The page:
The findings of fact in Babcock were made by the jury's answers to a series of special interrogatories and a subsequent questionnaire, which the trial court submitted to the jury after the charge. This court granted the motion of the parties to supplement the record on appeal with copies of the special interrogatories and subsequent questionnaire and the jury's answers thereto. In the answers to the special interrogatories the jury awarded damages of $34,000. to Courtland Babcock. It allocated 20% Of the fault for the accident to Stanford, lessor of the tractor-trailer, and 80% To the lessee, Refrigerated, while finding no fault on the part of the driver, Wicker. In its answers to the subsequent questionnaire, the jury found: (1) that it had not been adequately proved that the tractor-trailer involved had at the time of leasing a defective braking system which proximately caused the accident and injuries; (2) that Refrigerated, the lessee of the rig, had failed to perform, or negligently performed, its non-delegable duty to inspect the tractor-trailer as required by 49 C.F.R. § 1057.4(c), and that this failure or negligence proximately caused the accident and injuries; (3) that Refrigerated, but not Stanford, was independently negligent in violating 49 C.F.R. § 393.48 by not having operative brakes on the rig, which failure or negligence proximately caused the accident and injuries; (4) that both Refrigerated and Stanford were independently negligent in violating 49 C.F.R. § 393.52 by reason of the fact that the rig was incapable of being stopped in time to avoid the collision, and that this failure or negligence was a proximate cause of the accident and injuries; and (5) that there was no valid hold-harmless agreement entitling Refrigerated to indemnity from Stanford. The special interrogatories (Exhibit A) and subsequent questionnaire (Exhibit B) are annexed to this opinion.

On November 30, 1978, the trial court in Babcock entered judgment on the jury's verdict, providing in part:

"It is Ordered and Adjudged that the judgment be entered in favor of the plaintiff Courtland T. Babcock, II, and against defendant Charles Stanford and defendant Refrigerated Transport Co., Inc., Jointly and severally in the amount of $34,000 with the primary responsibility for paying said judgment being that of Refrigerated Transport Co., Inc., and allocation of fault for contribution being as follows: defendant Charles Stanford 20%; defendant Refrigerated Transport Co., Inc. 80%.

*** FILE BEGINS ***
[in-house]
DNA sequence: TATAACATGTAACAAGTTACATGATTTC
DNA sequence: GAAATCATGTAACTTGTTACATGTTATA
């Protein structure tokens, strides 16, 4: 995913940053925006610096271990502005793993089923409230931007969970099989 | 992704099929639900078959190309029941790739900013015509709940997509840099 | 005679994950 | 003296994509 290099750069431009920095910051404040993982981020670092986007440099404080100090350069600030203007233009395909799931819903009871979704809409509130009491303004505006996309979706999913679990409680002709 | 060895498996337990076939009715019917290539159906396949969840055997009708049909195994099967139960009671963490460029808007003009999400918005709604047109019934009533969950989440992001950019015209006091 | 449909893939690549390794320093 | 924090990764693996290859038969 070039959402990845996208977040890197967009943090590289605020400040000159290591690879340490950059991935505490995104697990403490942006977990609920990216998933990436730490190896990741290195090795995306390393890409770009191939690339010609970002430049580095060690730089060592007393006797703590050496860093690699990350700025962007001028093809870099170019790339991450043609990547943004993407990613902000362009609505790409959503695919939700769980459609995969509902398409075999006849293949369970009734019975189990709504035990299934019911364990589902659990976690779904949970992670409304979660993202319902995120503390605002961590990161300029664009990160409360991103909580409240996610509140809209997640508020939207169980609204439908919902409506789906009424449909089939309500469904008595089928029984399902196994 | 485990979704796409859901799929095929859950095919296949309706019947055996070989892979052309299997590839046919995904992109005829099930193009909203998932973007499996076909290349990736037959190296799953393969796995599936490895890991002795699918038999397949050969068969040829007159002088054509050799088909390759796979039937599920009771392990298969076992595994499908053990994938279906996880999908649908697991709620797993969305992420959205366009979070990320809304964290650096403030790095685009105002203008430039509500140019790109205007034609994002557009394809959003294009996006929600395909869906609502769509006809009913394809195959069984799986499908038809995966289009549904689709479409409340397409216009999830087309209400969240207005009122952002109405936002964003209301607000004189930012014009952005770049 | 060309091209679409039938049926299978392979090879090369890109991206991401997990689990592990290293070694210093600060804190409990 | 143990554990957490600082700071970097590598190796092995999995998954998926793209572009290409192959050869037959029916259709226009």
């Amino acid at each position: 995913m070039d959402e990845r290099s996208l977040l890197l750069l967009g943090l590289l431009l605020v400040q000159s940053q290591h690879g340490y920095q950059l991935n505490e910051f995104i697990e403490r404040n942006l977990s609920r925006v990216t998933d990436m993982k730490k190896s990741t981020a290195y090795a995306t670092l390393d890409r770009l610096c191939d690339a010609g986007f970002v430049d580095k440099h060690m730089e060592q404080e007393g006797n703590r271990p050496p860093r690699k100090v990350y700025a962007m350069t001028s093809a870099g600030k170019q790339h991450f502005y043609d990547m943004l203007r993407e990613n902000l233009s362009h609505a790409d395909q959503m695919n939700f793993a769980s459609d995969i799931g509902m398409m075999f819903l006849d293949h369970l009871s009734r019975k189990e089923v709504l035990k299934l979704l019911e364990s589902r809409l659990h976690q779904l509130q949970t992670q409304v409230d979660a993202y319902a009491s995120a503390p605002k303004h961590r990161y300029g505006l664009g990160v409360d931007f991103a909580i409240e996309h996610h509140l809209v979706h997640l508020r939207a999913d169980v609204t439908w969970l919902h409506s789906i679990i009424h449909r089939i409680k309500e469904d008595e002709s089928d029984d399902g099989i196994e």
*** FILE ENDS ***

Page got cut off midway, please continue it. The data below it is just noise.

"It Is Further Ordered and Adjudged that the judgment be entered in favor of the defendant Hugh F. Wicker and against plaintiff Courtland T. Babcock, II."

(Emphasis added.)


The handing down of a verdict and entry of judgment in the underlying tort case have narrowed the issues which were originally before this court on appeal of the declaratory judgment.

Refrigerated in its briefs on this appeal contended (1) that the question of duty to pay any judgment recovered in the Babcock case was not justiciable; (2) that the district court erred in imposing the primary duty to defend upon Refrigerated; and (3) that even if the issue of duty to pay was justiciable, the district court's order was ambiguous and overly broad in imposing on Refrigerated the primary duty to defend and to pay as to all causes of action asserted in Babcock.*fn14

Refrigerated now concedes that the jury verdict in Babcock has mooted certain of its contentions. First, it concedes that there is no longer any question about the justiciability of the duty to pay issue.*fn15 Motion of the Parties to Supplement the Record at 2. Further, it is conceded that the jury's findings of fact narrowed the controversy relating to Refrigerated's duty to pay by rendering moot that issue as affected by Stanford's potential liability for (a) Respondeat superior, and (b) strict liability.*fn16 Id. Finally, Refrigerated concedes that this court need no longer consider the effect of the district court's declaratory judgment order upon its right to indemnification.*fn17 Id.

The questions which remain in this appeal are the following:

(1) Does the district court's declaratory judgment order erroneously destroy Refrigerated's rights to contribution from Stanford or his insurer ...